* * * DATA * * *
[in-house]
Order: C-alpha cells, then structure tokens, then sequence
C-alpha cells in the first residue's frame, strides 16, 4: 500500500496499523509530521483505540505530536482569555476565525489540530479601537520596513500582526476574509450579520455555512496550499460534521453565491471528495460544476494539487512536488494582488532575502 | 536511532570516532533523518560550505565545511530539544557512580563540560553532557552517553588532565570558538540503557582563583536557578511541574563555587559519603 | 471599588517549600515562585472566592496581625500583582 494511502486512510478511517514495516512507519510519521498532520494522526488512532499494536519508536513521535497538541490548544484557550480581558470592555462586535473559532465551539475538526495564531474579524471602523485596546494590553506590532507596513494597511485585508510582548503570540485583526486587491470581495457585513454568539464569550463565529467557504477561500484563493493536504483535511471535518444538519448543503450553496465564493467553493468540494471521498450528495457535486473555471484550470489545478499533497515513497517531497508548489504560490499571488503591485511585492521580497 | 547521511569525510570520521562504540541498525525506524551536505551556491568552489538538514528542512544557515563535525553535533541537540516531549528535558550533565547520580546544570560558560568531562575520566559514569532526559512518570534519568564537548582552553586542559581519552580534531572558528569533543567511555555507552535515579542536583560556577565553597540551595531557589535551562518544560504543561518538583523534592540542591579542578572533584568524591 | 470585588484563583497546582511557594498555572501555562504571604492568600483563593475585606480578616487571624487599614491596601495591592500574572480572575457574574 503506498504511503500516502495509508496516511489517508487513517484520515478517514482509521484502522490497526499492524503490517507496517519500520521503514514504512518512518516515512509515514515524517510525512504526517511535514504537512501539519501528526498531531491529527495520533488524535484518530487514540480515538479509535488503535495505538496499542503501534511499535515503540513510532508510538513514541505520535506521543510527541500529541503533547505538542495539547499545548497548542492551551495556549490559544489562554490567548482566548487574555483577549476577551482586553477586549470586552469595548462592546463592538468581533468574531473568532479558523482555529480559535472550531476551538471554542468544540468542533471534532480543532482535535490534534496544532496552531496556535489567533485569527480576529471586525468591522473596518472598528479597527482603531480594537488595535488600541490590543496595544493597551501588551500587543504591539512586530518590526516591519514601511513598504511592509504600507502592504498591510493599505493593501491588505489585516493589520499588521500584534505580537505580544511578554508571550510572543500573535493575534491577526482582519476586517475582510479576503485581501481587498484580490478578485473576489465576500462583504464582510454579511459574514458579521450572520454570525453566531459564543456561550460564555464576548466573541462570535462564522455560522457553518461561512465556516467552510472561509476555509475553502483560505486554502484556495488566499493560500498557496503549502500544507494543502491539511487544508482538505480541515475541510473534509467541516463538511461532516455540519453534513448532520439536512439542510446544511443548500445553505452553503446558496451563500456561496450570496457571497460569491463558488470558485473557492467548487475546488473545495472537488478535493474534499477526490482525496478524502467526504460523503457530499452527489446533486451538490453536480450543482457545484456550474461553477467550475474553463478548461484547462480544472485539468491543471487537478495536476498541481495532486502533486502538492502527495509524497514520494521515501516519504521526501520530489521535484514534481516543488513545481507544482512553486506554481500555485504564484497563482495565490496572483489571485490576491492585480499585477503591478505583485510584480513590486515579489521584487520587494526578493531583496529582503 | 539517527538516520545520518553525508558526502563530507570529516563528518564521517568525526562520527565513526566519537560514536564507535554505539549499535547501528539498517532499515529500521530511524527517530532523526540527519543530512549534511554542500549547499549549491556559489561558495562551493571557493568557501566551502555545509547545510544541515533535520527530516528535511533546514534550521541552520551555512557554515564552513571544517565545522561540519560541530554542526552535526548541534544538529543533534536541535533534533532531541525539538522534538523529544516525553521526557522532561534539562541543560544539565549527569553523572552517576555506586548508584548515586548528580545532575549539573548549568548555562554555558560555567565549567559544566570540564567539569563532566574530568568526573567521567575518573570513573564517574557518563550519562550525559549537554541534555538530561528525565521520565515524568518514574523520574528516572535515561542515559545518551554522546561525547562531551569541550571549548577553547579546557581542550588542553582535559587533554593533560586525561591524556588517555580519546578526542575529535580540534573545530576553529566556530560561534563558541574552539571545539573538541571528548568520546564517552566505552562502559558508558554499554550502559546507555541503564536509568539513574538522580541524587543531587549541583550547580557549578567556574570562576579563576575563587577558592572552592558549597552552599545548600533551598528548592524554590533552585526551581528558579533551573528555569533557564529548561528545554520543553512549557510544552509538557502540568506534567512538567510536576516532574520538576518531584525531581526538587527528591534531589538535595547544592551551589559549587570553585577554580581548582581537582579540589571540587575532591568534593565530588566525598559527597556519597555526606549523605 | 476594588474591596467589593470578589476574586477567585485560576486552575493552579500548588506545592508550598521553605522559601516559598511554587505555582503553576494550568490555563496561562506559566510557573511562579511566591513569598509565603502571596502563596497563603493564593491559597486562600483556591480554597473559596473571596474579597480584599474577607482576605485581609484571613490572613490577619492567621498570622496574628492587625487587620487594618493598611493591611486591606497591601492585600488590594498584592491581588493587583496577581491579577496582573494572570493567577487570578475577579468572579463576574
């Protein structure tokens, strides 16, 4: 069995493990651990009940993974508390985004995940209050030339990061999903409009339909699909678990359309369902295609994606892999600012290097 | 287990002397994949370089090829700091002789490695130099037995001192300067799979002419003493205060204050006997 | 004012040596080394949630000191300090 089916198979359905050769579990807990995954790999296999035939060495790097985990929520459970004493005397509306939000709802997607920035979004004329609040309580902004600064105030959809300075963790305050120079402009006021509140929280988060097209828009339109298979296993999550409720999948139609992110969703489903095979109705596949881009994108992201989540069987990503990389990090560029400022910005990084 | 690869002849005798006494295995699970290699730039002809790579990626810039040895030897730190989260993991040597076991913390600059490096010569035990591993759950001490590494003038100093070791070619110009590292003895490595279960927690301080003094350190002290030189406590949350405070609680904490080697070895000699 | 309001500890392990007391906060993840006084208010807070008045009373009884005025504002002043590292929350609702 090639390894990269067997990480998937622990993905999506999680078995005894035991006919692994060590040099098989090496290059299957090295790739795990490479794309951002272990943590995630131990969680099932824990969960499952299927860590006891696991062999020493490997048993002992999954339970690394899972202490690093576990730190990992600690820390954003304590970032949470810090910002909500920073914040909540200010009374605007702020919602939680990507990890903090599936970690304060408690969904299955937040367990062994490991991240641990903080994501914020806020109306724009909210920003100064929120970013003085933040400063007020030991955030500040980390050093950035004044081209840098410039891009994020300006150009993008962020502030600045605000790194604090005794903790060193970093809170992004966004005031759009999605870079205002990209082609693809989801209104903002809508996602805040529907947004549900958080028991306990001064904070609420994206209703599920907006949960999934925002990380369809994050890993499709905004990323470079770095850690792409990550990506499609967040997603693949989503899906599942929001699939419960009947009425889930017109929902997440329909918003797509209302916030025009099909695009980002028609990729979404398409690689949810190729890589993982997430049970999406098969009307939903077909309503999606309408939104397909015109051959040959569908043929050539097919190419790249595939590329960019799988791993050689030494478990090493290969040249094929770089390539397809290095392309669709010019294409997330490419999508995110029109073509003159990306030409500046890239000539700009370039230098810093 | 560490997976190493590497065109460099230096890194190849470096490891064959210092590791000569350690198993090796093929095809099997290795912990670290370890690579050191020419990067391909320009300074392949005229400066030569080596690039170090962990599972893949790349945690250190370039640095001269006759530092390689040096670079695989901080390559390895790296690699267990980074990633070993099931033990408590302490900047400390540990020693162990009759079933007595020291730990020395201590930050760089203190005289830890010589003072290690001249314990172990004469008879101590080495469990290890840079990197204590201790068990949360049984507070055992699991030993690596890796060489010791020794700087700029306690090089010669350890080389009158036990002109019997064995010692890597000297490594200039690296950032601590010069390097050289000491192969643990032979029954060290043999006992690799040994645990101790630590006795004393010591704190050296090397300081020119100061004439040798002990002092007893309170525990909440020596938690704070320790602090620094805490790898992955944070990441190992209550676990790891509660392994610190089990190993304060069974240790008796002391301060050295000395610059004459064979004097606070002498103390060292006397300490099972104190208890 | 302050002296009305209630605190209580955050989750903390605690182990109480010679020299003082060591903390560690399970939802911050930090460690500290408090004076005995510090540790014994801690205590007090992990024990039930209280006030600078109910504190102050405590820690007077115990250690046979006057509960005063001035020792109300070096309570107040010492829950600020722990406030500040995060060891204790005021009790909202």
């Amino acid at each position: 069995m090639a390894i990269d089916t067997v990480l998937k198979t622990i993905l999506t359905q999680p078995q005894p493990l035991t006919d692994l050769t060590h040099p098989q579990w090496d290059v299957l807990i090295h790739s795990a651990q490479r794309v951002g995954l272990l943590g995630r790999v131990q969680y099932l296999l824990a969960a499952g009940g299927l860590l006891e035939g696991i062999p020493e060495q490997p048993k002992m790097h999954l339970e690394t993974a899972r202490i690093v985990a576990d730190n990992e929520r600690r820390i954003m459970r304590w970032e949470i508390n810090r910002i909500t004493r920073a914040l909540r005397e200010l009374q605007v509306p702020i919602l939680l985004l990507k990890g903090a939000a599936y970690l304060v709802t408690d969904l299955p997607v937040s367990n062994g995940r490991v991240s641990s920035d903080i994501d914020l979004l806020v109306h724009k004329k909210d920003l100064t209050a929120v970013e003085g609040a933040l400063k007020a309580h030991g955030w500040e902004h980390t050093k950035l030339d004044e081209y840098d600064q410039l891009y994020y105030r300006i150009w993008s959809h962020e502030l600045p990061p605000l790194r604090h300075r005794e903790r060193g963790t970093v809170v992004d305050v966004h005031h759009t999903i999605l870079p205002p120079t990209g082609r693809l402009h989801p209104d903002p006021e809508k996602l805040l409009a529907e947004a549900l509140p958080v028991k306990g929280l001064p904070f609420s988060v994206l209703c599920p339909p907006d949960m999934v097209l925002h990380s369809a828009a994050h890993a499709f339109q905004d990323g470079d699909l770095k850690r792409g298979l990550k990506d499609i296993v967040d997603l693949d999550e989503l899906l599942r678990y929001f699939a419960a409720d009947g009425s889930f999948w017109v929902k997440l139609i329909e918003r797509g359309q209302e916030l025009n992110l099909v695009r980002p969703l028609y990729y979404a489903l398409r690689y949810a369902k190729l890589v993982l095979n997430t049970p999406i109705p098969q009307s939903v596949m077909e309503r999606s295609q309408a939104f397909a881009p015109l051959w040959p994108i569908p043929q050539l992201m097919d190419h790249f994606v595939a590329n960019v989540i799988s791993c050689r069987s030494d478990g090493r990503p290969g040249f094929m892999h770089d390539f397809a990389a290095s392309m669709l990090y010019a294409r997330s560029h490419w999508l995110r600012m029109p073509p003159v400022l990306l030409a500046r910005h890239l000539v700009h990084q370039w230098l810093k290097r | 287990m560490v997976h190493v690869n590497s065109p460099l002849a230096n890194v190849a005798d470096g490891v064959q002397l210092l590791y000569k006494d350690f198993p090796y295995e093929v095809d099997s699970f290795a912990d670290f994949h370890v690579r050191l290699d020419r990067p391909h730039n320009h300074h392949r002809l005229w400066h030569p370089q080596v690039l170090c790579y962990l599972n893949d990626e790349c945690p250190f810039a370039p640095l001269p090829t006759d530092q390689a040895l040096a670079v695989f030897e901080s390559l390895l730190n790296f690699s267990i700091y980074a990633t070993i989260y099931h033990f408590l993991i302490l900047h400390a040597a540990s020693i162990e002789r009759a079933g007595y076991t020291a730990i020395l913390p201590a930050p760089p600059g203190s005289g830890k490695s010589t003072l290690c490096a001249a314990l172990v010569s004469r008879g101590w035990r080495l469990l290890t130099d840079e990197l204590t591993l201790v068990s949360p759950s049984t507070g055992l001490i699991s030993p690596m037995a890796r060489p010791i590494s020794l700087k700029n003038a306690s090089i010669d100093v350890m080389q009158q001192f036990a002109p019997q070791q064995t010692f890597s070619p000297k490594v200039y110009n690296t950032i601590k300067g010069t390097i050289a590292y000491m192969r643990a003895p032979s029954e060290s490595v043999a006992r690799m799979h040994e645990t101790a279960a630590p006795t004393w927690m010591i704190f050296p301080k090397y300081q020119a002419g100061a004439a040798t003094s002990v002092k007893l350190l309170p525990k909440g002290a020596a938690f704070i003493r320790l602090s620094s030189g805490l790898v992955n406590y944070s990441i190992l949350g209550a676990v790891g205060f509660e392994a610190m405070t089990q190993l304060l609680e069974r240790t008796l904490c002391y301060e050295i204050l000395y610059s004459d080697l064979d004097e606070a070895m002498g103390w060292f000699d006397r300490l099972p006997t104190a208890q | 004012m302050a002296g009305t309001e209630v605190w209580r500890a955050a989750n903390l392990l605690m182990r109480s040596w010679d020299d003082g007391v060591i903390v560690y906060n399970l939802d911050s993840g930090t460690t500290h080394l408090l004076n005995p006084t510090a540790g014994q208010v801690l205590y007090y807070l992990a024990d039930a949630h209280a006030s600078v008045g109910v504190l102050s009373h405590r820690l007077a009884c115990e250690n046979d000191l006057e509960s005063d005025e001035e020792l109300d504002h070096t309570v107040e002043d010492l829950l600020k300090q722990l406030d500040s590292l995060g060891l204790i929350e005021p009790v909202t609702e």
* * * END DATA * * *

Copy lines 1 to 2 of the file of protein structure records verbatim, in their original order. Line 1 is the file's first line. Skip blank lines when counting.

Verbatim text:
[in-house]
Order: C-alpha cells, then structure tokens, then sequence